July 5, 2010
By pepper SILVER, Austin, Texas
pepper SILVER, Austin, Texas
7 articles 0 photos 0 comments

My brother's cries sounded
and I remember my interim father walked around the house like
barricading our rooms like prisons or
crime scenes
and Mother, dear Mother at the wreckage
behind the yellow tape,
her cries sounded like
and my stepsiblings, oh they whined
and he still walked around the house like
F*** G******** SHATTER
this family.

Music blaring, feasting on broken cookies like
Last Supper
I leaned my head against the wall and listened to the
honey, the wine, the whines
until it became a symphony that my music could not drown out
A full orchestra.

There, my brother's cries were violins, slow and sweet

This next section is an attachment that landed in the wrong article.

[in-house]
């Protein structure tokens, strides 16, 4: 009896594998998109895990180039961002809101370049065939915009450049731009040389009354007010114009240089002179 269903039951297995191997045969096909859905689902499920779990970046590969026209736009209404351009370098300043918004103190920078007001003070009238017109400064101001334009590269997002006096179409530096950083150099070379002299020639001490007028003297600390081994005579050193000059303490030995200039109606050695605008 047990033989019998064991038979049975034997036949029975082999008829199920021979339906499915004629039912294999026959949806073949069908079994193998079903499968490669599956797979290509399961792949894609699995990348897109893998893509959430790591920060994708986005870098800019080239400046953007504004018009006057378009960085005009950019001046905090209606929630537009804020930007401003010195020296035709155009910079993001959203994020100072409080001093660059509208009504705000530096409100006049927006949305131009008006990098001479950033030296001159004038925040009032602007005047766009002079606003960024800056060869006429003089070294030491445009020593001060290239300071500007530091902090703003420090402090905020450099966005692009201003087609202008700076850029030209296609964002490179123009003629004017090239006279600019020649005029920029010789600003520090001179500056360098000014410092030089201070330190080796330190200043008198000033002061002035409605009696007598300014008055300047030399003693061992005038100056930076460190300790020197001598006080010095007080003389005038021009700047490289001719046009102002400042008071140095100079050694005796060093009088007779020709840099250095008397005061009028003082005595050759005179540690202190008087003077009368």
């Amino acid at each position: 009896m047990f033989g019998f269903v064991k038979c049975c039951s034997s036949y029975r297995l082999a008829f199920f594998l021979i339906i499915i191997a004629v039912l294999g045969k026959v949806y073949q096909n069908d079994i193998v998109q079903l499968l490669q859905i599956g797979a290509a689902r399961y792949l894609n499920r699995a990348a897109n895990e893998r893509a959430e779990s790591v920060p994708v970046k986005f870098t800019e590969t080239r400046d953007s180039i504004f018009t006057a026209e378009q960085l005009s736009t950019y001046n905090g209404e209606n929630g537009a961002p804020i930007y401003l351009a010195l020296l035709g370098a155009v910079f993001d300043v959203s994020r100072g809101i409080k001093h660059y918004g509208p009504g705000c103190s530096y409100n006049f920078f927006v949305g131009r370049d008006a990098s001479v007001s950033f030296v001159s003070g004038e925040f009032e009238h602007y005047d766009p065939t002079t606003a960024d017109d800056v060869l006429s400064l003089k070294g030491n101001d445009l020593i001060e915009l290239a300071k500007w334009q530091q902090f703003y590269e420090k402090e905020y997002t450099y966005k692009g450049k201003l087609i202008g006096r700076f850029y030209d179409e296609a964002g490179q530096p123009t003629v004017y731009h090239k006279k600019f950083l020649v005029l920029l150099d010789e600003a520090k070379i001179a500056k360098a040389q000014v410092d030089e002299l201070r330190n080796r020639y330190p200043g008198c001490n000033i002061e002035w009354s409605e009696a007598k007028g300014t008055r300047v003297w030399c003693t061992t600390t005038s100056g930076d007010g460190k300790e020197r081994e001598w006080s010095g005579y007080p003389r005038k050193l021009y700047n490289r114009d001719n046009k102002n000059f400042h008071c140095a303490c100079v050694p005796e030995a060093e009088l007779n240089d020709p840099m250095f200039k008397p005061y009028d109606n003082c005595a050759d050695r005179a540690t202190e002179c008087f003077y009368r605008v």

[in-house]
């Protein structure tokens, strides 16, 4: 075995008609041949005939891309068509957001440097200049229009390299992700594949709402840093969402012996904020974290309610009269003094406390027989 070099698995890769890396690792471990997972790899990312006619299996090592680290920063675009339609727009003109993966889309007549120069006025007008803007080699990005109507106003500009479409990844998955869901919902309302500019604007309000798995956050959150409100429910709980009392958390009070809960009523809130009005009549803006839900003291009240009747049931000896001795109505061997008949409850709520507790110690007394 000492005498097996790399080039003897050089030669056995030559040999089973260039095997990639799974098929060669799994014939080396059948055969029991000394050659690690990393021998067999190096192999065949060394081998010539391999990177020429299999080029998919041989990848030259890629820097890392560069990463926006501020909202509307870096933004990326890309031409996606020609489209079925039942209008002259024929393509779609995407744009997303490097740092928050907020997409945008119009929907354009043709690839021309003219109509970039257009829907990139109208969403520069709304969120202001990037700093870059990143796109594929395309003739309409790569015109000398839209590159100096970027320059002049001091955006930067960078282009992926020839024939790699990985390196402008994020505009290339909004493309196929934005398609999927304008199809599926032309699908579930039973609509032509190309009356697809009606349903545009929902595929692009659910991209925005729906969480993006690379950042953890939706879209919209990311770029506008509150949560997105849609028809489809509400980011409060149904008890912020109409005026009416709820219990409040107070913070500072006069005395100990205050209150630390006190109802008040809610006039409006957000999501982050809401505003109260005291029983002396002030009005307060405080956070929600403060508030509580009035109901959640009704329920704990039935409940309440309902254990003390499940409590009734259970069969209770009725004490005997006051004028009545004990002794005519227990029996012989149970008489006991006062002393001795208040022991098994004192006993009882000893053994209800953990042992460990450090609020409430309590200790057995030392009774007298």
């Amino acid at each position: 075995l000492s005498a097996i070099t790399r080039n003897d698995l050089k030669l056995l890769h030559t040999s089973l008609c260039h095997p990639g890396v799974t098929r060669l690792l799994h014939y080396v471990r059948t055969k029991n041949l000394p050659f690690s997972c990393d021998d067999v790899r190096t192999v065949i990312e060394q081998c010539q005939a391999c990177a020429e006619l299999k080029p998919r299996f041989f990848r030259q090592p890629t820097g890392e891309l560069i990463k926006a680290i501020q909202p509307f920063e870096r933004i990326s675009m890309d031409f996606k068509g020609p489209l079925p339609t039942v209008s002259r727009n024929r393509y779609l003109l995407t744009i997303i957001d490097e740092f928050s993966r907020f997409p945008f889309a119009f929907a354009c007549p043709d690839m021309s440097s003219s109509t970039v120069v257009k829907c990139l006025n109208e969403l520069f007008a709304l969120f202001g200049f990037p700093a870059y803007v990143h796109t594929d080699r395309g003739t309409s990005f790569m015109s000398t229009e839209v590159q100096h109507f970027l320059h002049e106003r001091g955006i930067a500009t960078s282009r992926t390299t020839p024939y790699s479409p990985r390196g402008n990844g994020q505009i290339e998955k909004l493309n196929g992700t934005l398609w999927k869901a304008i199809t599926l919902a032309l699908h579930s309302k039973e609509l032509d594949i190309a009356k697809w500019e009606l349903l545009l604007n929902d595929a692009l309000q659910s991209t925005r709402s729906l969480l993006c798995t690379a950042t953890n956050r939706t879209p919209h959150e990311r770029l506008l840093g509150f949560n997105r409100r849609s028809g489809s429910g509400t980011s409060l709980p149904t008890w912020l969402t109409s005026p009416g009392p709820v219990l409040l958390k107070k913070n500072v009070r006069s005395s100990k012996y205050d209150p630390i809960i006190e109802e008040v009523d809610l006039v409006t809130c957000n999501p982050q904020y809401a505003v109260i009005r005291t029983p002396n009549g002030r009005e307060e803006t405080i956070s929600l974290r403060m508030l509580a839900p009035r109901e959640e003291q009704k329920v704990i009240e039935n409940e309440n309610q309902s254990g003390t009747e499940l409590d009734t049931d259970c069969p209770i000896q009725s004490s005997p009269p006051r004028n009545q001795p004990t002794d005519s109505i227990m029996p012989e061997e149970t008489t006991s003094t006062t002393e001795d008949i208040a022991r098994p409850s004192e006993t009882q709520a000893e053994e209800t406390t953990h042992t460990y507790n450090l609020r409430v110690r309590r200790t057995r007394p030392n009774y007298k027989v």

My mother's cries were an oboe, steady and deep
The ephemeral brother and sister were a
glockenspiel, gleeful in their woe
He himself was a contrabassoon,
calamitous, threatening, low.

And I, the lone harp
plucked my own strings like so
but he stepped on my pedals because he thought he could
change the key.

The author's comments:
I wrote it at my friend’s house after everyone had gone to sleep, and the original copy is lost in the vortex of her room. This poem describes a very dark time for my family. My mother eloped with this guy and he brought his two kids to live with us immediately, rocking all of our worlds on their respective axes. I needed a way to simplify it, so I used the simile of a symphony in comparison to each member of our household at the time, and I purposefully kept myself separate from the rest. At that time, I felt isolated and like both a child and an adult. This poem shows my observations, but also portrays my total fear and confusion. I got the idea of using a symphony because my mother is very musical and she used to play the oboe (among other instruments) when she was happier.

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